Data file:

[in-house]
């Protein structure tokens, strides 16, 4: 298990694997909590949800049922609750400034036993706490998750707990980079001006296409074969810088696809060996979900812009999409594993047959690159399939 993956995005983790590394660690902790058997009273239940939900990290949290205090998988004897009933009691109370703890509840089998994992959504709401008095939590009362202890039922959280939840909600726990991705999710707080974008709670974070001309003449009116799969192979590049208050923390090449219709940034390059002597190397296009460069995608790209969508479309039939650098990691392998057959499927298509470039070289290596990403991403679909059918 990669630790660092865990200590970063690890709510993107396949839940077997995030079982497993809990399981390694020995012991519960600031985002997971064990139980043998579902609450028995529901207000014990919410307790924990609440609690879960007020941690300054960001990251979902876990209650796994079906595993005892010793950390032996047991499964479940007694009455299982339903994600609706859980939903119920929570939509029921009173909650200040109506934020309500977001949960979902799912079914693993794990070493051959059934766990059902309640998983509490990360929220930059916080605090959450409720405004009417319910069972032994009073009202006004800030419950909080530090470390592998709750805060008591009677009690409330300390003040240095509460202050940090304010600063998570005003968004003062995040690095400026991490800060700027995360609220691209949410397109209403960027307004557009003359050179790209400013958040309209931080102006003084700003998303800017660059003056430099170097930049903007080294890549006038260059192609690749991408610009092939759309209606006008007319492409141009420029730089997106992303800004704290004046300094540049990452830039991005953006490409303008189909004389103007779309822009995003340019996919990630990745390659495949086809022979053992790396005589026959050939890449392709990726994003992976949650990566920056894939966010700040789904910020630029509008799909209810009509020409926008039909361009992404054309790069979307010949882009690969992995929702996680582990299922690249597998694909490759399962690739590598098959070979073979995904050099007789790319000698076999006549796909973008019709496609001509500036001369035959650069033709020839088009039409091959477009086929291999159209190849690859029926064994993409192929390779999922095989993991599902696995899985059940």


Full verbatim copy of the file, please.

[in-house]
């Protein structure tokens, strides 16, 4: 298990694997909590949800049922609750400034036993706490998750707990980079001006296409074969810088696809060996979900812009999409594993047959690159399939 993956995005983790590394660690902790058997009273239940939900990290949290205090998988004897009933009691109370703890509840089998994992959504709401008095939590009362202890039922959280939840909600726990991705999710707080974008709670974070001309003449009116799969192979590049208050923390090449219709940034390059002597190397296009460069995608790209969508479309039939650098990691392998057959499927298509470039070289290596990403991403679909059918 990669630790660092865990200590970063690890709510993107396949839940077997995030079982497993809990399981390694020995012991519960600031985002997971064990139980043998579902609450028995529901207000014990919410307790924990609440609690879960007020941690300054960001990251979902876990209650796994079906595993005892010793950390032996047991499964479940007694009455299982339903994600609706859980939903119920929570939509029921009173909650200040109506934020309500977001949960979902799912079914693993794990070493051959059934766990059902309640998983509490990360929220930059916080605090959450409720405004009417319910069972032994009073009202006004800030419950909080530090470390592998709750805060008591009677009690409330300390003040240095509460202050940090304010600063998570005003968004003062995040690095400026991490800060700027995360609220691209949410397109209403960027307004557009003359050179790209400013958040309209931080102006003084700003998303800017660059003056430099170097930049903007080294890549006038260059192609690749991408610009092939759309209606006008007319492409141009420029730089997106992303800004704290004046300094540049990452830039991005953006490409303008189909004389103007779309822009995003340019996919990630990745390659495949086809022979053992790396005589026959050939890449392709990726994003992976949650990566920056894939966010700040789904910020630029509008799909209810009509020409926008039909361009992404054309790069979307010949882009690969992995929702996680582990299922690249597998694909490759399962690739590598098959070979073979995904050099007789790319000698076999006549796909973008019709496609001509500036001369035959650069033709020839088009039409091959477009086929291999159209190849690859029926064994993409192929390779999922095989993991599902696995899985059940």